ARTICLE ABSTRACTSome cancer survivors experience medical financial hardship, which may reduce their food security. The purpose of this study was to explore whether medical financial hardship is related to food security among cancer survivors.
The study was based on cross-sectional data from the 2020 National Health Interview Survey. We used ordinal logistic regression to examine the relationship between material, psychological, and behavioral medical financial hardships and household food security (i.e., high, marginal, low, or very low) among individuals ages ≥18 years who reported a cancer diagnosis from a health professional (N = 4,130).
The majority of the sample reported high household food security (88.5%), with 4.8% reporting marginal, 3.6% reporting low, and 3.1% reporting very low household food security. In the adjusted model, the odds of being in a lower food security category were higher for cancer survivors who had problems paying or were unable to pay their medical bills compared with those who did not [OR, 1.73; 95% confidence interval (CI), 1.06–2.82, P = 0.027], who were very worried about paying their medical bills compared with those who were not at all worried (OR, 2.88; 95% CI, 1.64–5.07; P < 0.001), and who delayed medical care due to cost compared with those who did not (OR, 2.56; 95% CI, 1.29–5.09; P = 0.007).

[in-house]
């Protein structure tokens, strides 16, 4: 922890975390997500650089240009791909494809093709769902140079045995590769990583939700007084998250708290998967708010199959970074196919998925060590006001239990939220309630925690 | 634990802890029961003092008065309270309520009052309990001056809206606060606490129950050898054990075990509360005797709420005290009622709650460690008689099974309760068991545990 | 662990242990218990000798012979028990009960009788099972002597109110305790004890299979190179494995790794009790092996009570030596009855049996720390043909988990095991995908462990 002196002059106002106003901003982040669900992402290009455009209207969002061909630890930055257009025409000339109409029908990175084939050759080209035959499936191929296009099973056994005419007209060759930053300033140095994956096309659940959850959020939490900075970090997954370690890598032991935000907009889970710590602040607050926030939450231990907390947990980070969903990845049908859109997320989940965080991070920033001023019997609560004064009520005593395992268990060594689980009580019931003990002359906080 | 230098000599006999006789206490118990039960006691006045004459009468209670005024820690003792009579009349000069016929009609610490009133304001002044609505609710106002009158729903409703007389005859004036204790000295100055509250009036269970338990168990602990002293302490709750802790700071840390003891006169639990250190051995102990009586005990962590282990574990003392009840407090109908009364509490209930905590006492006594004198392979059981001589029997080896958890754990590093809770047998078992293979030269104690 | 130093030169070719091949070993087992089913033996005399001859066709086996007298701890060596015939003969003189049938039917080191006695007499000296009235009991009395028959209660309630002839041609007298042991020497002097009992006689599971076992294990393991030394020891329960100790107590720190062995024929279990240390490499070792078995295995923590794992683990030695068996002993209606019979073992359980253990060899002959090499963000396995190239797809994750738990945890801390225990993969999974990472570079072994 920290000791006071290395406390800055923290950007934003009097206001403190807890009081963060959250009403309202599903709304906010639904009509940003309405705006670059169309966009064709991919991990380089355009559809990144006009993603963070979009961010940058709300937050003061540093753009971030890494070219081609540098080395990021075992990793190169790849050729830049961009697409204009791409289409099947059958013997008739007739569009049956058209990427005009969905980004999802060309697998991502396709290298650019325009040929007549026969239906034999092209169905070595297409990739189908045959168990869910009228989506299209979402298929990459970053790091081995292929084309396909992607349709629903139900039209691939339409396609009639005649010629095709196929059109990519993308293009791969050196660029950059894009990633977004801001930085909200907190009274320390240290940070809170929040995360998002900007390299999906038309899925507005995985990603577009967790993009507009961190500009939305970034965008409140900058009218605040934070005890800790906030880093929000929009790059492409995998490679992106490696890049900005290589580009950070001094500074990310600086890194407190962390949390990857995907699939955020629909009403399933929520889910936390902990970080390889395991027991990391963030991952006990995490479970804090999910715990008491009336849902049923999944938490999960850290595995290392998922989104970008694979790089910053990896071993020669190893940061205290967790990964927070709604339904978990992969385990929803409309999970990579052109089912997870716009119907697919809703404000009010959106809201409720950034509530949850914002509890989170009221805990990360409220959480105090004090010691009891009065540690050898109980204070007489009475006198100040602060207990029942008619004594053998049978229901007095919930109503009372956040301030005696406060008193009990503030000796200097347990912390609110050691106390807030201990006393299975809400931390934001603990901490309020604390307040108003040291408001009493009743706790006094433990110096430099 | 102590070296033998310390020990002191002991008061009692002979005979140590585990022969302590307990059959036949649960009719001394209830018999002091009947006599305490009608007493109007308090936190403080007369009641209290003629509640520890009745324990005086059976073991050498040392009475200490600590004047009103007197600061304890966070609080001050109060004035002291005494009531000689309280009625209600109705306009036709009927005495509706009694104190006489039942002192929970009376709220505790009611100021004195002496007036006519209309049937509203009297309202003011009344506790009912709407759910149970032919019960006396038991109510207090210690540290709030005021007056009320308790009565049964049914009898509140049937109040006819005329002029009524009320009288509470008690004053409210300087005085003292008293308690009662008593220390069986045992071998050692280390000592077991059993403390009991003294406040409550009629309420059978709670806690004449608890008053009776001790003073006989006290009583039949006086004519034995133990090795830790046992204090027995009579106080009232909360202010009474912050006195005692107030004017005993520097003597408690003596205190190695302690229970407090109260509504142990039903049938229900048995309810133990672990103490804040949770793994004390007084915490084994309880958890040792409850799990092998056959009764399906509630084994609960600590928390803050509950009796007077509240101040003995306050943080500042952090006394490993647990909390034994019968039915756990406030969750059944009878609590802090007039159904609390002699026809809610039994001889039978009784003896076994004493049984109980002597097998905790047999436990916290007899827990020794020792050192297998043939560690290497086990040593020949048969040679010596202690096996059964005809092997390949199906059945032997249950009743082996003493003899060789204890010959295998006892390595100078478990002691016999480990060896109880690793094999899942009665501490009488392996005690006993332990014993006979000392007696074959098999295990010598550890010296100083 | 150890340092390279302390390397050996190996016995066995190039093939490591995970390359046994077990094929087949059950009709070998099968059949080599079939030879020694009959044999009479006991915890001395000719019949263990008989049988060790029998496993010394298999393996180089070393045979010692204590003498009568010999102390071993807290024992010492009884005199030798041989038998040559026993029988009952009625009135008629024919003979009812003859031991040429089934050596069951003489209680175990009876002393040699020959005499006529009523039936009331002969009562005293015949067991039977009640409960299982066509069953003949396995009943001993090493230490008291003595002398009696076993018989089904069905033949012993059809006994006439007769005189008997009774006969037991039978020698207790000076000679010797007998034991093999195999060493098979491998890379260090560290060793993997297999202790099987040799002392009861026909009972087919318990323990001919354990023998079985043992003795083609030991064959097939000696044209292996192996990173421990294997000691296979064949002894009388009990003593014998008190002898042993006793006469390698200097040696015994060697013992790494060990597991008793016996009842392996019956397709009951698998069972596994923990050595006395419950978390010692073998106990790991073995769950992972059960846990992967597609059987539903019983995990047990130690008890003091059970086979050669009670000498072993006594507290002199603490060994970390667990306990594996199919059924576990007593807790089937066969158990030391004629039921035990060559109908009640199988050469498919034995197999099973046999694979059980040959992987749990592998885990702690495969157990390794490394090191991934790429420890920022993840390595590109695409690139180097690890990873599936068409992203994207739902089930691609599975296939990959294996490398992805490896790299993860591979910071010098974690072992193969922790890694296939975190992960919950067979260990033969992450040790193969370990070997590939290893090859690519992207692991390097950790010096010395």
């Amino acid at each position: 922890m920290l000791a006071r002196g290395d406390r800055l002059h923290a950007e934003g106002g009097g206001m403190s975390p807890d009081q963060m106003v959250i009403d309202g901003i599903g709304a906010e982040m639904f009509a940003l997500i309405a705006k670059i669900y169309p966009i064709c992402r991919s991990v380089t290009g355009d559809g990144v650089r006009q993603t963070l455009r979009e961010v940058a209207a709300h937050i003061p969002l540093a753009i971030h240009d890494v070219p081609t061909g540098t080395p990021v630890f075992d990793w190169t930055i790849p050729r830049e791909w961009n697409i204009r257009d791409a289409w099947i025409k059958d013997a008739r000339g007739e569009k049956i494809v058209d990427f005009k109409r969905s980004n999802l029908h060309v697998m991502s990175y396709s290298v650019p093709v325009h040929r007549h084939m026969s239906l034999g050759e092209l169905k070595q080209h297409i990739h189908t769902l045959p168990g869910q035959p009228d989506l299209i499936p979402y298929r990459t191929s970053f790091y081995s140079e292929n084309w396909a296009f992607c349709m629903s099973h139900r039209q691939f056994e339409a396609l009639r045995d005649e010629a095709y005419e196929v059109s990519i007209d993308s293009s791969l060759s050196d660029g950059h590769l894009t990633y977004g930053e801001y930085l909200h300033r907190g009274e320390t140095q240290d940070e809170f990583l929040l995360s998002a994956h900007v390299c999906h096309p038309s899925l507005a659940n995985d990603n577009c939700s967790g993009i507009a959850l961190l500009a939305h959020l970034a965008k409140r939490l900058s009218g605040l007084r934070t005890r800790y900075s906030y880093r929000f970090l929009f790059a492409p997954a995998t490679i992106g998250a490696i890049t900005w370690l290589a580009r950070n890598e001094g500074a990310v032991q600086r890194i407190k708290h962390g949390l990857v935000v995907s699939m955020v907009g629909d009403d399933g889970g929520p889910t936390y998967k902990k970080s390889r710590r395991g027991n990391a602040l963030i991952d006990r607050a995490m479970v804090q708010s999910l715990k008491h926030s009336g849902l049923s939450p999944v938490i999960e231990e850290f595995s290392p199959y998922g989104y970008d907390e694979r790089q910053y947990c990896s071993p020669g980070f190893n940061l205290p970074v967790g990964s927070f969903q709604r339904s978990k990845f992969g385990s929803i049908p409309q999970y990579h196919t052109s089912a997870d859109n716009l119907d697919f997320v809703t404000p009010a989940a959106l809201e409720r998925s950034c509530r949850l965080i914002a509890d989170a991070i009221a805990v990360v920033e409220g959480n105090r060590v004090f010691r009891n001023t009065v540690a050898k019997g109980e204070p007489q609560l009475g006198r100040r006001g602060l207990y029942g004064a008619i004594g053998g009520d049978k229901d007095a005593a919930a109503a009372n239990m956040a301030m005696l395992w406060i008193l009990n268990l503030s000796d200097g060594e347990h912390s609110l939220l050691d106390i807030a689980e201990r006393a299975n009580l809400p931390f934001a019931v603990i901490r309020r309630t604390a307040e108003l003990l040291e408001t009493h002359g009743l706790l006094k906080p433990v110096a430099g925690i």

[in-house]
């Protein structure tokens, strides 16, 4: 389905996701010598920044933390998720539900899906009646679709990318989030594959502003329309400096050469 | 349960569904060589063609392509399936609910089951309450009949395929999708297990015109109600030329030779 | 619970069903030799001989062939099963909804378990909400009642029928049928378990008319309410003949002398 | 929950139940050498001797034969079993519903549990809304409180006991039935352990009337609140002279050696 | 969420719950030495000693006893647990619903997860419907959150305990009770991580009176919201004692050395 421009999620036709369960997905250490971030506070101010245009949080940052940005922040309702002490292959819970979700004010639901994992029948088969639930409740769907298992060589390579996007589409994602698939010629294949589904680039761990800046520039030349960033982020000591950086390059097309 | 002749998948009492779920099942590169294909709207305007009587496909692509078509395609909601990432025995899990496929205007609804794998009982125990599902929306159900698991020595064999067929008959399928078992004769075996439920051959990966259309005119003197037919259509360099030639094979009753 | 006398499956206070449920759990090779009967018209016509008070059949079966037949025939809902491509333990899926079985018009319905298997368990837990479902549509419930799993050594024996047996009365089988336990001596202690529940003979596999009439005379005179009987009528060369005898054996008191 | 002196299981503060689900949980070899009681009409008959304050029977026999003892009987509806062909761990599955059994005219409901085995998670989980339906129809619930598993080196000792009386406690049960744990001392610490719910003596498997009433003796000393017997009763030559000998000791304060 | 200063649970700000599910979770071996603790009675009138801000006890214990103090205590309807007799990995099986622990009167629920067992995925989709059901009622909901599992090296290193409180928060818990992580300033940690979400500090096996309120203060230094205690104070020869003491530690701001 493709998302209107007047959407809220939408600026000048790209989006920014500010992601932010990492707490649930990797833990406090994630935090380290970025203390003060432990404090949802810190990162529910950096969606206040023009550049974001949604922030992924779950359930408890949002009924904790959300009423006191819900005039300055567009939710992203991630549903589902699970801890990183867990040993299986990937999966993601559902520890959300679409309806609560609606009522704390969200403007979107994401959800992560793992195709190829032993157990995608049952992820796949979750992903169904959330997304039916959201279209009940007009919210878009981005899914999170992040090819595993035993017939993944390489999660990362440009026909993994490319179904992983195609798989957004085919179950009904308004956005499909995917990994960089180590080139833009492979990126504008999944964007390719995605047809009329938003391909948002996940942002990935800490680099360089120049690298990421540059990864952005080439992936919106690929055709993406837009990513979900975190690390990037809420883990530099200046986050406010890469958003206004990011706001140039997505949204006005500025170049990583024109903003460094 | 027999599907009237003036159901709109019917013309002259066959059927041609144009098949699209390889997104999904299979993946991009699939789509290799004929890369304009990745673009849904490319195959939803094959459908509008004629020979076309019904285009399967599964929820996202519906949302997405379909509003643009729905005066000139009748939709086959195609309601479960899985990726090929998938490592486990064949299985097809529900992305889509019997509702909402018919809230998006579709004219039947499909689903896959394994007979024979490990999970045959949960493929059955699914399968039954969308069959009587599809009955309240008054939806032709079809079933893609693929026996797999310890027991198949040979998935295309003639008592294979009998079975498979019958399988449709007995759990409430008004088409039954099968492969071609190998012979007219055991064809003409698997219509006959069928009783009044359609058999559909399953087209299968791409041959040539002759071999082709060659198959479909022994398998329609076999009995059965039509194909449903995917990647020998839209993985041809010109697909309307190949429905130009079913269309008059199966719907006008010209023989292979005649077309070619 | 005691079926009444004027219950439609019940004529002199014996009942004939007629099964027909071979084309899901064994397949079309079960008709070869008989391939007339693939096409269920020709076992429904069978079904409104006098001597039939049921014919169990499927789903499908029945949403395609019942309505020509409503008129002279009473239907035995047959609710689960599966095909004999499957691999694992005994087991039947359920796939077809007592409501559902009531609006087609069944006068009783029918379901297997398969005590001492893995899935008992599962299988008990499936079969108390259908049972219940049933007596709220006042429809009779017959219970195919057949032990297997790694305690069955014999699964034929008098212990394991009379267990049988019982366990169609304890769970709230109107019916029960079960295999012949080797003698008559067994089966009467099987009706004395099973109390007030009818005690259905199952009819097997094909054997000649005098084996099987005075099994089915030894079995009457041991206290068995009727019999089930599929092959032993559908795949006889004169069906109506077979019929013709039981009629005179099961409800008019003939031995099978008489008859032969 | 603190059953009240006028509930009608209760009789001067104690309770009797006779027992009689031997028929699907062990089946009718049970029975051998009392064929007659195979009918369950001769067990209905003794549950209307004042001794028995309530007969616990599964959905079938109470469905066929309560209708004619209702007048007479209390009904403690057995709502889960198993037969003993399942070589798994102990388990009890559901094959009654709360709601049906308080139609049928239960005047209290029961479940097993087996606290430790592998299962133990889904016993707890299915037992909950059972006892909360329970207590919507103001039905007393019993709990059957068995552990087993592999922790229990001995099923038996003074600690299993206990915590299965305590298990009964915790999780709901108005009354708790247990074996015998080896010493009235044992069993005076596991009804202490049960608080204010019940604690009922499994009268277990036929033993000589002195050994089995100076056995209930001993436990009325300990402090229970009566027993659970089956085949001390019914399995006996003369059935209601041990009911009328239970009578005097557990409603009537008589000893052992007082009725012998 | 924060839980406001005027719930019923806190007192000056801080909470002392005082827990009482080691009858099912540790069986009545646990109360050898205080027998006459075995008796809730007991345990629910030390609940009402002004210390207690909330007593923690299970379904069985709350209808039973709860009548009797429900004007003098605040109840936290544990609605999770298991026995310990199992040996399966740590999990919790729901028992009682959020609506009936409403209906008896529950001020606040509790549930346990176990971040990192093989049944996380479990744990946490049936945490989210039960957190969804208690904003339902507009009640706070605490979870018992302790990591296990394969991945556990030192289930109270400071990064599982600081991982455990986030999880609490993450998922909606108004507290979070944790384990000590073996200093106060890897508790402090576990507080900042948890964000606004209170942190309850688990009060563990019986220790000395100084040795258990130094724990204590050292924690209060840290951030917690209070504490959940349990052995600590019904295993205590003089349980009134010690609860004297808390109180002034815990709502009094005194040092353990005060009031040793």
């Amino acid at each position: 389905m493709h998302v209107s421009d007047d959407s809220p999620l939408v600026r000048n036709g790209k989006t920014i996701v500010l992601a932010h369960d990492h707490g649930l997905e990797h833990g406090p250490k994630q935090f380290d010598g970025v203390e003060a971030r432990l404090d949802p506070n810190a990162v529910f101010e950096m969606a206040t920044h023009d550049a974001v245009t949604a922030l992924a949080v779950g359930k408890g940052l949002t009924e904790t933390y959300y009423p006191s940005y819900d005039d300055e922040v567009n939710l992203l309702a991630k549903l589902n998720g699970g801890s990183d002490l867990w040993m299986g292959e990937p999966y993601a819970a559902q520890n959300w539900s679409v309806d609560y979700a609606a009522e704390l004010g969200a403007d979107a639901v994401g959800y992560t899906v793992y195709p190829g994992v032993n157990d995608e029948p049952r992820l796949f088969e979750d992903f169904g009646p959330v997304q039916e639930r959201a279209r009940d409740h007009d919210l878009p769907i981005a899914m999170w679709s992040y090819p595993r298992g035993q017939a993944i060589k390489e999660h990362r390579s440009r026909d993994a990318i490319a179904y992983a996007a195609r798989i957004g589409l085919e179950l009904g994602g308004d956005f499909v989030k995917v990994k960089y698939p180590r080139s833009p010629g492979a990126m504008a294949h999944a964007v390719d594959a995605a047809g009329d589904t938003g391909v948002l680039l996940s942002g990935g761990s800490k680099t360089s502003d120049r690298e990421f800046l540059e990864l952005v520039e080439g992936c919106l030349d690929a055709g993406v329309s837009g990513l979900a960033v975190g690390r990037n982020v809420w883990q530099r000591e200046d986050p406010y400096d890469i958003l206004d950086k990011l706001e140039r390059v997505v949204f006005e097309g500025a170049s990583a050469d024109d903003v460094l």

Food insecurity is rare among cancer survivors. However, medical financial hardship is associated with an increased risk of lower household food security among cancer survivors.
A minority of cancer survivors experience medical financial hardship and food insecurity; social needs screenings should be conducted.